Lost in the wake

It’s time to rethink wind farm engineering


Wind doesn’t abide by state lines or other human-made boundaries. Air moves fast or slow depending on atmospheric conditions, but when its kinetic energy is harnessed by a turbine and converted to electrical energy, the stream slows down a bit, creating a wake downwind. This is a problem when multiple turbines, and even entire wind farms, are trying to extract energy from the same windstream — a problem researchers have been analyzing closely.

Published in late November in the journal Nature Energy, a new study combines atmospheric modeling with legal and economic analysis to discuss the potential impacts of build-out on the renewable energy economy in the U.S. and elsewhere.

Daniel Kaffine, from CU’s economics department, first theorized about the possibility of upwind wind farms limiting potential energy of downwind wind farms in a paper published almost a decade ago.

Julie Lundquist, an atmospheric scientist from CU and the lead author of the study, had already been studying wakes on individual turbines, but used Kaffine’s economic paper as a catalyst to understanding the phenomena on a larger scale.

Conducting research in Texas between 2011-2015, Lundquist and her team found strong wake effects tend to occur at night, when relatively warmer air moves above a colder ground with less background turbulence. “That’s kind of good news, because that means that although wake effects are there, and they are significant and potentially have really large economic consequences, they are also very predictable,” Lundquist says. “Because they are predictable, they can be managed.”

Nearly 90 percent of wind farms in the U.S. are located within 25 miles of each other and wakes from turbines can travel at least that far, carrying with them the possibility to reduce a neighboring wind farm’s energy production. According to the study, the average energy loss to the downwind wind farm is about 5 percent, while the peak loss could be as much as 20 percent, depending on wind conditions, direction, speed and various other factors. Based on Kaffine’s economic modeling, this translates to an estimated revenue loss of $3.7 million over several years, or roughly $730,000 annually, a significant loss on just one wind farm.

Kaffine compares it to the free-for-all oil and gas industry at the turn of the 20th century, dramatized in There Will Be Blood.

“The issue of course is that oil pools and gas pools aren’t under any single property, so what you saw was massive build-outs of oil rigs all trying to tap into the same resource,” Kaffine says. “Because of that it actually ended up in much less output from those oil fields than they otherwise would have gotten. Essentially everyone was sort of interfering with each other, trying to rush to get the oil out of the ground.”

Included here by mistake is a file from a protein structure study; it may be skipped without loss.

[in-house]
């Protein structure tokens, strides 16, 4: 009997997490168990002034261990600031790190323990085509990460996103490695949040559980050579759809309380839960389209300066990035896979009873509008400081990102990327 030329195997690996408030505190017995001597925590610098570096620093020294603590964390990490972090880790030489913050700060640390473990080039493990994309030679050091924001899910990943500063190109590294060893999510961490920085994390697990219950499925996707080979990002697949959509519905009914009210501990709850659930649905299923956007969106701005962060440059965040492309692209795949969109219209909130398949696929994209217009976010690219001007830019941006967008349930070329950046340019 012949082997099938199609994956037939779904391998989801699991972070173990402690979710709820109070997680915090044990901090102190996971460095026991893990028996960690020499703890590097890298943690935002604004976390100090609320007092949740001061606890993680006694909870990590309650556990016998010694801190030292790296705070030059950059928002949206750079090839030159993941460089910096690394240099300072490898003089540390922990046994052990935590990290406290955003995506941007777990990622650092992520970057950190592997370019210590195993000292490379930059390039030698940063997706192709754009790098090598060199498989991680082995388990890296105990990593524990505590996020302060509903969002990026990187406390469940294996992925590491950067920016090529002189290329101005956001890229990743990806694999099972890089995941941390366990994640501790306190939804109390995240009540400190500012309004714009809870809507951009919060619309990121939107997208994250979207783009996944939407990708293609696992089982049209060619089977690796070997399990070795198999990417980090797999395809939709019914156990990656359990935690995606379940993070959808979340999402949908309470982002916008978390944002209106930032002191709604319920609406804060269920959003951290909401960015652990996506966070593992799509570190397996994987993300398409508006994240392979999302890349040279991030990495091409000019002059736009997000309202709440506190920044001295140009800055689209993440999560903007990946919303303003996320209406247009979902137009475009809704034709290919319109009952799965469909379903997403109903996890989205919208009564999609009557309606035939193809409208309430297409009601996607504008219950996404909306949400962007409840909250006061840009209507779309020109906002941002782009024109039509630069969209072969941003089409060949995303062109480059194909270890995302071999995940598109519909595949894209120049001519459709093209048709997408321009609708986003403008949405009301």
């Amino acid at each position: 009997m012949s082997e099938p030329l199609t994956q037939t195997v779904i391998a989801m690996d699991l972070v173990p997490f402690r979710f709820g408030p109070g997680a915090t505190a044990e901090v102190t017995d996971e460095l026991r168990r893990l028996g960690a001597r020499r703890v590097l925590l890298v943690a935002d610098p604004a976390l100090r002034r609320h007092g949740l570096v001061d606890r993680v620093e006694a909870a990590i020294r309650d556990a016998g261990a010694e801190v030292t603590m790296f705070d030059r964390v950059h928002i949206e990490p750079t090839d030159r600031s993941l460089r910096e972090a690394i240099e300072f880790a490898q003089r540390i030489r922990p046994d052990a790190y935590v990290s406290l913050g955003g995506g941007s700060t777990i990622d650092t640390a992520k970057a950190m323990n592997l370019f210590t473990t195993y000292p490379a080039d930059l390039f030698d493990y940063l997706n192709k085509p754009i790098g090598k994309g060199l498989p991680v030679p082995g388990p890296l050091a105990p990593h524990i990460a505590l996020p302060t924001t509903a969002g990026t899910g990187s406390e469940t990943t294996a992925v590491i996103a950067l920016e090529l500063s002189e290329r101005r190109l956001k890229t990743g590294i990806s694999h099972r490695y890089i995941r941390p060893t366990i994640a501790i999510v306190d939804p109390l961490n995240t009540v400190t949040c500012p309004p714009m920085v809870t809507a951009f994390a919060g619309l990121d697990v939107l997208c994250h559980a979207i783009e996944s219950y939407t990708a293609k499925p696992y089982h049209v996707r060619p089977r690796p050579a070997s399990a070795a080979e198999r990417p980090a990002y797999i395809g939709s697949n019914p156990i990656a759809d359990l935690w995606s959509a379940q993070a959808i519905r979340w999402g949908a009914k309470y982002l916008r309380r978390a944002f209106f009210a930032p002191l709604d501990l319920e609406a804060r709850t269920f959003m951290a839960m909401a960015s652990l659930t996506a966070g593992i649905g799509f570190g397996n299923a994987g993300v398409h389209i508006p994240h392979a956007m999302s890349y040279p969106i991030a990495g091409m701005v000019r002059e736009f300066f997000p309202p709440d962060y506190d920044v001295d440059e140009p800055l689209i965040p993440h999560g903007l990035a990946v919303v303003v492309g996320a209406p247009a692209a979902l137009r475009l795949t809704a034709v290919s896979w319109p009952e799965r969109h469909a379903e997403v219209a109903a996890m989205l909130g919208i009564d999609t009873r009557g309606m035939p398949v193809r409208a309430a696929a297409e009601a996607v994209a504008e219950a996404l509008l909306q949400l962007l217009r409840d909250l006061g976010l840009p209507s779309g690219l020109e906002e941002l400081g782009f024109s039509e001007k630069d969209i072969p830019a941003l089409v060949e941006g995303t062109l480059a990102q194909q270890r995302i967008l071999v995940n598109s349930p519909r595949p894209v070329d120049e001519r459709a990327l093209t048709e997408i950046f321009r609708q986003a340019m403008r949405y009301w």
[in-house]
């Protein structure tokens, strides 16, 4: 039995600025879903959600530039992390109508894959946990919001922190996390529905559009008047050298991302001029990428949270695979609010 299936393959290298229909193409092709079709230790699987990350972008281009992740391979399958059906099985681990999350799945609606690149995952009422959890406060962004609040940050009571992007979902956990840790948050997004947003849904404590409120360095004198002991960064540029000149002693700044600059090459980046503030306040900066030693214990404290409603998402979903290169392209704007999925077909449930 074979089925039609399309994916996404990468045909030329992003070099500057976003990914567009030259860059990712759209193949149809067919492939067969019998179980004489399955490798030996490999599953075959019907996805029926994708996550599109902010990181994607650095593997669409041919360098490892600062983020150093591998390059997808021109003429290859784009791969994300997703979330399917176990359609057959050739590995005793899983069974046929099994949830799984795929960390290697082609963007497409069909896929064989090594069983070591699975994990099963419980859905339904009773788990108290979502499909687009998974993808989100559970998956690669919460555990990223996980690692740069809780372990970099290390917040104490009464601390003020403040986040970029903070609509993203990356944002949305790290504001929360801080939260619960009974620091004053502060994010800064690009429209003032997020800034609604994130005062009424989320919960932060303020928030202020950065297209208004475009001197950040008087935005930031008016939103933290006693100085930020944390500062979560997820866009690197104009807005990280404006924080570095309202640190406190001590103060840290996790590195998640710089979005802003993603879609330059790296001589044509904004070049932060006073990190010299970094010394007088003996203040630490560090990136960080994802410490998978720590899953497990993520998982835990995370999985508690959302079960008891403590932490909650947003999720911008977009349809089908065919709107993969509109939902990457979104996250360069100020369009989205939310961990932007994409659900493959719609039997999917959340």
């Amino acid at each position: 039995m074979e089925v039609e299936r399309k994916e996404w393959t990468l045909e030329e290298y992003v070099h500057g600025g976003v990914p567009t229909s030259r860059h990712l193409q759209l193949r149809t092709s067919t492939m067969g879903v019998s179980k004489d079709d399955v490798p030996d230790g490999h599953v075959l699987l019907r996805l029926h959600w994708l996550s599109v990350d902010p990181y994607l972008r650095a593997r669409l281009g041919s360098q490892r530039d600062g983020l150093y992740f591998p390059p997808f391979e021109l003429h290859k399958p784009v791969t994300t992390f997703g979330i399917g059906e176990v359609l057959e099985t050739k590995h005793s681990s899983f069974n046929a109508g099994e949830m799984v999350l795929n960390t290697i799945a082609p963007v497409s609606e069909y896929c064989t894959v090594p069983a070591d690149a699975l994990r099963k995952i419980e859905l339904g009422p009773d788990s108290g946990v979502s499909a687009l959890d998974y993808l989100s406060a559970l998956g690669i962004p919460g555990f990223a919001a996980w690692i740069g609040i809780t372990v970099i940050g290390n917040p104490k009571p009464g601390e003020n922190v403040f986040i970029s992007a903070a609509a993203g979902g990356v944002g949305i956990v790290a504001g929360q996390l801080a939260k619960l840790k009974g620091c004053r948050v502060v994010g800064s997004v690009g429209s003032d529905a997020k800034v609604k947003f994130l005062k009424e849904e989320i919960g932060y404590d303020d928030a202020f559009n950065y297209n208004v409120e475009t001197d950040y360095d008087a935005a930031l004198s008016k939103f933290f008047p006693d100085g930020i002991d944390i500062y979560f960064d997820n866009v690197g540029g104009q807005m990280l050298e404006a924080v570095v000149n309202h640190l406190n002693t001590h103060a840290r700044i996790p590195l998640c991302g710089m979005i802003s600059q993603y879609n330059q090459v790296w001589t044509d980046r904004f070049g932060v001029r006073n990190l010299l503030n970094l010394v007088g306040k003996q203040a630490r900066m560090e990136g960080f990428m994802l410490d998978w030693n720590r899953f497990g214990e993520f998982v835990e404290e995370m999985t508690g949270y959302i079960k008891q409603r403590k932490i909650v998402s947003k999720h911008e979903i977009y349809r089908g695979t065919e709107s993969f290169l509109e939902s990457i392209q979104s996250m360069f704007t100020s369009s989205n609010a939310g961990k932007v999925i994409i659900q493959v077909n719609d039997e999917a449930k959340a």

The decentralized and uncoordinated draw on physical resources quickly became economically inefficient, and the result was a number of laws and measures — like well spacing or profit sharing — implemented across the country to regulate extraction for the benefit of companies. 

However, no such legal structure yet exists for the wind energy industry, and there are virtually no substantial regulations at the local, state or federal level to address these issues, researchers found.

“This is going to turn out to be very similar to water rights going forward,” says Justin Sharp, who has worked in wind energy since 2005 as a meteorologist and consultant.

“I don’t think the industry understands how big the issue is [going to become] when we start building out at the levels that we’re going to be going to,” Sharp says, “assuming that we do have a full transition to renewables from fossil fuels.”

Sharp says coordination is key in order to ensure that power generated by wind is consistent enough to meet our energy needs. “If we don’t coordinate where we build our wind plants in a way that makes sense from the fuel supply point of view,” he warns, “then you could get into a situation where you don’t have power when you need power.”

Sharp is currently working with NREL on mitigating these effects by planning wind farm expansions more intelligently. And Lundquist and her team are focusing on wind patterns off the coast of Massachusetts, as the state plans to shut down coal-fired power plants in favor of offshore wind farms.

“Lots of things need to be balanced in terms of deciding where wind farms are located, and right now we’re just saying that the wake effect needs to be part of the planning process,” Lundquist says.

When Kaffine first looked at the issue a decade ago, wind production made up about 1 percent of U.S. electrical generation. Now, it’s grown tenfold, and is expected to increase as some states, including Colorado, have laid out ambitious renewable energy goals.

“What’s that next 20 percent of wind turbines going to look like? Where are they going to go? How closely are they going to be packed together?” Kaffine asks. “Looking forward, that’s the issue that this raises.”

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